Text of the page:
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Tests in Pregnancy Explained

below is a list of the general tests done throughout pregnancy and what each is looking for to help your doctor or midwife provide the best care for you and your baby

Measures the number and type of the different blood components - red cells, white cells, platelets and haemoglobin. It gives a good indication of your general health, low platelet levels can be an indicator for pre-eclampsia (High Blood Pressure). Typically you will be asked to have this test done as part of the antenatal screening and again at 28 weeks gestation. 

Diabetes during pregnancy (gestational diabetes) is due to the production of placental hormones. These are a normal part of pregnancy but they can reduce the effect of insulin in the body, in some women this can result in elevated blood glucose. As your baby gets bigger, your body has to produce as much as double to three times the amount of insulin.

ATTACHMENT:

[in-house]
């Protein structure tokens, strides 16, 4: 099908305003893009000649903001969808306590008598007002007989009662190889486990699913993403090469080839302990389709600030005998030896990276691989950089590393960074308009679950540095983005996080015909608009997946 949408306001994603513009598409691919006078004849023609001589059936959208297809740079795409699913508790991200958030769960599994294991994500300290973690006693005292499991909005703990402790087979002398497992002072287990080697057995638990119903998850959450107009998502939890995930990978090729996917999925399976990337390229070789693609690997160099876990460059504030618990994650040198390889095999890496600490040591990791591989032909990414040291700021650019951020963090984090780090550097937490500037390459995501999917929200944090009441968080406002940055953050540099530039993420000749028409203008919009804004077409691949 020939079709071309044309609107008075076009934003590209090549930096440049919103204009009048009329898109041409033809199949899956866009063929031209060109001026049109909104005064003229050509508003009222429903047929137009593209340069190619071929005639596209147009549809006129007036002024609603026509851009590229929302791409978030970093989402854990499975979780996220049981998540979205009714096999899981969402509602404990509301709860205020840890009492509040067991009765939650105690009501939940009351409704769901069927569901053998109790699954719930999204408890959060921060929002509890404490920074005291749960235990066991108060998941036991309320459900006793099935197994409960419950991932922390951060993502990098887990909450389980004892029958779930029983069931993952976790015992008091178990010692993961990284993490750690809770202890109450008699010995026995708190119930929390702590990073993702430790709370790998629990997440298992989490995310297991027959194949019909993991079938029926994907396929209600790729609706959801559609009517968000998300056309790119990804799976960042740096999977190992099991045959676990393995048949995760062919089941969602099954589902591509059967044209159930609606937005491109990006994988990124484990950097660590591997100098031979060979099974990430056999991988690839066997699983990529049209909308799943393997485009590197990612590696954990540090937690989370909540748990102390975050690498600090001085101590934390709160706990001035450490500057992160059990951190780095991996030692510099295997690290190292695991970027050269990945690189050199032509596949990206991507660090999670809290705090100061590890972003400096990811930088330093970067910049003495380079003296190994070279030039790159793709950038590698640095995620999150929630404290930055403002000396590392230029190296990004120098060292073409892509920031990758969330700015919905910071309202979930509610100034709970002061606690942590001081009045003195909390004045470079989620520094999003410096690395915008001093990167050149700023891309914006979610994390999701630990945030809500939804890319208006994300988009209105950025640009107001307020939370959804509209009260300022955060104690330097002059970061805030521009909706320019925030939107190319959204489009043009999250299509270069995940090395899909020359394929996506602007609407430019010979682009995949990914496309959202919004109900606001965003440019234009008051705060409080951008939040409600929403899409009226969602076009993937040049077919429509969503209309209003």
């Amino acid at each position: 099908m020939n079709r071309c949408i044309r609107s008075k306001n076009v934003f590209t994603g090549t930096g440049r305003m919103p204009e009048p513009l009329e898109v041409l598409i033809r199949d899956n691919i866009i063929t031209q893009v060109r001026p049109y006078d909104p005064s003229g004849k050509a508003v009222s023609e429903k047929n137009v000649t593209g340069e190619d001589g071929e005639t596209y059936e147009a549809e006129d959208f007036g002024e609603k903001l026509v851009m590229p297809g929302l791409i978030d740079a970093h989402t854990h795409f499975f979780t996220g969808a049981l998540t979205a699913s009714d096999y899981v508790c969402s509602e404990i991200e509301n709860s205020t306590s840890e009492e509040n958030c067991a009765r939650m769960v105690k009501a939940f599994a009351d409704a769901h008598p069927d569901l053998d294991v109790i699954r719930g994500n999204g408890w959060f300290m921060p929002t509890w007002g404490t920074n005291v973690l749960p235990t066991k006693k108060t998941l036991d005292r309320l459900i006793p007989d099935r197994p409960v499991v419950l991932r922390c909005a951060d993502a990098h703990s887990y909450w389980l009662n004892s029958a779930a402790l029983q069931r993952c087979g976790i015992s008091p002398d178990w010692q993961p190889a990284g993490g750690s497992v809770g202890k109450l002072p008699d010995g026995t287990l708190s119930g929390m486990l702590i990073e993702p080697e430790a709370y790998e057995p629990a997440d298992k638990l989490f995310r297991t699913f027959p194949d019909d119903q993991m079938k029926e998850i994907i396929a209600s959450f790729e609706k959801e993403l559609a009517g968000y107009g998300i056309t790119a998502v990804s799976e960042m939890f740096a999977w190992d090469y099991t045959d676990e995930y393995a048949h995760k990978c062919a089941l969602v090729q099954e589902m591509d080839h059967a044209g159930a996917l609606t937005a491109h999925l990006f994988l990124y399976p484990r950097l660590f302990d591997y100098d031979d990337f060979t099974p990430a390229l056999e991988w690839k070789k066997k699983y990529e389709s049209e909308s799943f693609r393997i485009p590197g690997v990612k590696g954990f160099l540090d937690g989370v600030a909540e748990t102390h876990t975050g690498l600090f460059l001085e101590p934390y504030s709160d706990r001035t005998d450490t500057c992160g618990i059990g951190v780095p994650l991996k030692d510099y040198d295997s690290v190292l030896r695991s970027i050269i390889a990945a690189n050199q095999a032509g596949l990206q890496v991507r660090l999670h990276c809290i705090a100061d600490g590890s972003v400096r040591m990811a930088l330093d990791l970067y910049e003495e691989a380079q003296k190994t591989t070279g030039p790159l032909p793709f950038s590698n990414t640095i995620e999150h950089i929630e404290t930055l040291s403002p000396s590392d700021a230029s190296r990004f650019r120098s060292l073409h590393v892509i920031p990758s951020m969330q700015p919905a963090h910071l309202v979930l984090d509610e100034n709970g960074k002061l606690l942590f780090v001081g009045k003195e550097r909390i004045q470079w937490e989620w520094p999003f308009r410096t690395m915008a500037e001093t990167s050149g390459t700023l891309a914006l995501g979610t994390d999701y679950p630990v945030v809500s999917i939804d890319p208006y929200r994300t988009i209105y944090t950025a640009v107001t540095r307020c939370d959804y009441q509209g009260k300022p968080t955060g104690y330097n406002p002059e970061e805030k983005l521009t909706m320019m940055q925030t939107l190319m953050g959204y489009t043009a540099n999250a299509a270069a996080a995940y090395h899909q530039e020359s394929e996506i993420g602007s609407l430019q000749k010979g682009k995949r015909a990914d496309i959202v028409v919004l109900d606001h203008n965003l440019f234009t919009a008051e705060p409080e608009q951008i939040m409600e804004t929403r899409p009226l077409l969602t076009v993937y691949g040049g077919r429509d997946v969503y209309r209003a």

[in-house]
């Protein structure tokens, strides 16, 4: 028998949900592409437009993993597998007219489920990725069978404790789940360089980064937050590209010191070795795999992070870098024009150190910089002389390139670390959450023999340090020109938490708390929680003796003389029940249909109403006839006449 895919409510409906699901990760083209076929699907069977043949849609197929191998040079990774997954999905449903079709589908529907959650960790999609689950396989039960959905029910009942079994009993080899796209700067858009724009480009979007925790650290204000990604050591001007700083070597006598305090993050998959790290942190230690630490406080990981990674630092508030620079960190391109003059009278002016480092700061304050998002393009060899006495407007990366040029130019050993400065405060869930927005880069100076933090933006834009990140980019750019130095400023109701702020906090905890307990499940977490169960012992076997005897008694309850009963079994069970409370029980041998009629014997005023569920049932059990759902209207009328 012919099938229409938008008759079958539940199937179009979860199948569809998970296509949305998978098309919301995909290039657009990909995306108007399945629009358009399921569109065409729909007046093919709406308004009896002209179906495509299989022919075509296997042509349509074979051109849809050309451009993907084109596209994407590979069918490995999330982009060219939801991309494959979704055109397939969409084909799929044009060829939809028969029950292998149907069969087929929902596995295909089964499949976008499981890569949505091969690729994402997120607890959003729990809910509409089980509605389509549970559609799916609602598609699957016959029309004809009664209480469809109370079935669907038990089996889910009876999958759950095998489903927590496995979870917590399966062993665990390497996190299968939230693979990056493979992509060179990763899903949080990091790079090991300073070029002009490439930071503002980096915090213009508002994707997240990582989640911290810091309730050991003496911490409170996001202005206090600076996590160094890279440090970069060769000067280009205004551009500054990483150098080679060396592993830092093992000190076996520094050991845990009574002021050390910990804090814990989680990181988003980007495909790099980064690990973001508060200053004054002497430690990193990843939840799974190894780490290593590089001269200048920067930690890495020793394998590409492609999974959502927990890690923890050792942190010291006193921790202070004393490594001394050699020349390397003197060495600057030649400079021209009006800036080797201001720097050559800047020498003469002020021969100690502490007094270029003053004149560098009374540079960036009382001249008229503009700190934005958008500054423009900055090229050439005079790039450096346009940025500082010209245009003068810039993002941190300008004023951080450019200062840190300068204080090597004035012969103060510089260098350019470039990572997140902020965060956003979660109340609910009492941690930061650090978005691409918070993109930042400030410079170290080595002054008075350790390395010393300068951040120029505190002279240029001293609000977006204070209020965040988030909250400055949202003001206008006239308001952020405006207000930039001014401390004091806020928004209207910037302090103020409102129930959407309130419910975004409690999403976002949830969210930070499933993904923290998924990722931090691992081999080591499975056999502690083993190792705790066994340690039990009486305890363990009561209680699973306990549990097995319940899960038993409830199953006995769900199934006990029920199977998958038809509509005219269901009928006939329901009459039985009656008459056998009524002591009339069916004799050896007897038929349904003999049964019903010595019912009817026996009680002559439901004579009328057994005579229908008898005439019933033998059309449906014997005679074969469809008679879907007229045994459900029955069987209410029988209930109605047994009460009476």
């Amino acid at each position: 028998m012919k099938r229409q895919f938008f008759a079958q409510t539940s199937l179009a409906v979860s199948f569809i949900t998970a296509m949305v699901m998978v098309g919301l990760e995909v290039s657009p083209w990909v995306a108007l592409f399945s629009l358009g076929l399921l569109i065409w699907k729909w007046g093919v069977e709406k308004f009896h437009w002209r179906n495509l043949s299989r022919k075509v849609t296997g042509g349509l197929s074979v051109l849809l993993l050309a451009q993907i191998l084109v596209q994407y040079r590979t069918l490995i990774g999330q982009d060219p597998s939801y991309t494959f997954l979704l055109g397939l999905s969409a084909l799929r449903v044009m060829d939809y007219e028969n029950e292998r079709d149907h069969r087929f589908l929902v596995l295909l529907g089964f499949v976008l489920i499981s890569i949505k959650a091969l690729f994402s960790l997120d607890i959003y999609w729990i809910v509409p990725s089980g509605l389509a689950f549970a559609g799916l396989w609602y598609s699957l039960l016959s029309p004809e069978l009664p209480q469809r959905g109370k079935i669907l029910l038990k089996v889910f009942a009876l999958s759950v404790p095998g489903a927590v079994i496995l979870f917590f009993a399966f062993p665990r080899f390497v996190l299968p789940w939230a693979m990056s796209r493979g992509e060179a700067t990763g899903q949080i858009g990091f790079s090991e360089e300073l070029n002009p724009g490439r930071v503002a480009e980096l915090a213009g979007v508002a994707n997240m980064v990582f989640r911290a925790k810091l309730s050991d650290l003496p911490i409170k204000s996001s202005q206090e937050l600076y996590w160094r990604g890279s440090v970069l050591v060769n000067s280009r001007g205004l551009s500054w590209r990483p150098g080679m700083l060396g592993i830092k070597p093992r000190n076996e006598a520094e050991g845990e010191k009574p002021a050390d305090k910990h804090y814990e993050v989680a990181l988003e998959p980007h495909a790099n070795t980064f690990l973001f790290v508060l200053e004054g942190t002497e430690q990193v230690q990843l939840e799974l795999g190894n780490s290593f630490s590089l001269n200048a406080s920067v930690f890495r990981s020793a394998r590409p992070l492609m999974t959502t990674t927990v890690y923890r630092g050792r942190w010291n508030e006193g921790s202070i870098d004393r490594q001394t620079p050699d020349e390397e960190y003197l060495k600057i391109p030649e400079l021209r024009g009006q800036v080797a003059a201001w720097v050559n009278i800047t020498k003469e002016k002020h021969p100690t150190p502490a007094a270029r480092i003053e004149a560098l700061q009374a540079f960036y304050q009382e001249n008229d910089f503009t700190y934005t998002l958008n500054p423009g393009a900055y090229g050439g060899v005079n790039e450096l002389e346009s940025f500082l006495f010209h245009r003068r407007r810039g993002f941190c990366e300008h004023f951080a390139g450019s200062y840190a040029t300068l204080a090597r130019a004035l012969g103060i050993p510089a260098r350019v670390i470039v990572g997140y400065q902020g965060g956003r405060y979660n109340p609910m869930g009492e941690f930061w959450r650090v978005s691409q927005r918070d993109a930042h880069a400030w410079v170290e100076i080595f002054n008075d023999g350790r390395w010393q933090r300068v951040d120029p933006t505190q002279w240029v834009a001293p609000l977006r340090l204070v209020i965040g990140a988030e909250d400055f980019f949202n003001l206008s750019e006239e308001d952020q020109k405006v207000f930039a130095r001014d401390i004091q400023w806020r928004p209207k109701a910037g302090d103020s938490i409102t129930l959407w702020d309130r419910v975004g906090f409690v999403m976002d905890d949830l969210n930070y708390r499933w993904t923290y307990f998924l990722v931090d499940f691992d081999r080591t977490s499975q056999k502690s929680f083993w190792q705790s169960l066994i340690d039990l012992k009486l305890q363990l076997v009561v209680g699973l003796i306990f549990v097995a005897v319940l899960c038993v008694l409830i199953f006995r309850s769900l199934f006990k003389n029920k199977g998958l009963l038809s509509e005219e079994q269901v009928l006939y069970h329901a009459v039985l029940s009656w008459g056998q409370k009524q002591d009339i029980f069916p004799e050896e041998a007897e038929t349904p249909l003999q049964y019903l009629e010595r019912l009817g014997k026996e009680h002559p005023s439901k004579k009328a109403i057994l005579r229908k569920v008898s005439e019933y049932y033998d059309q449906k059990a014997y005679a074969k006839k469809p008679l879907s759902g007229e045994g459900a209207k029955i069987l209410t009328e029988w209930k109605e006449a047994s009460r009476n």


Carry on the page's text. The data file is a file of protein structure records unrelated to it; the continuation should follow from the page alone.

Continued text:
Gestational diabetes has no real symptoms, but it poses a threat to the baby and increases the chances of birth complications.Therefore, it is important to test for, diagnose and treat. It affects about 10-20% of women and the risk increases with maternal age.

Many doctors screen all women for gestational diabetes, while some will test those who present a higher risk. It is possible you will be asked to have a GTT between 24-26 weeks. This involves a glucose drink and then two blood tests after to test how quickly the glucose is cleared from the blood.

From time to time you will be asked to give a urine sample. These samples are important because they can be tested to monitor glucose and protein levels. High levels of protein in your urine can indicate pre-eclampsia which is a condition that causes blood vessels to leak protein-containing fluid into the tissues of the body. The kidneys are affected and produce urine with a high protein content.

High levels of glucose in the urine may indicate gestational diabetes. this is a temporary form of diabetes that can occur during pregnancy.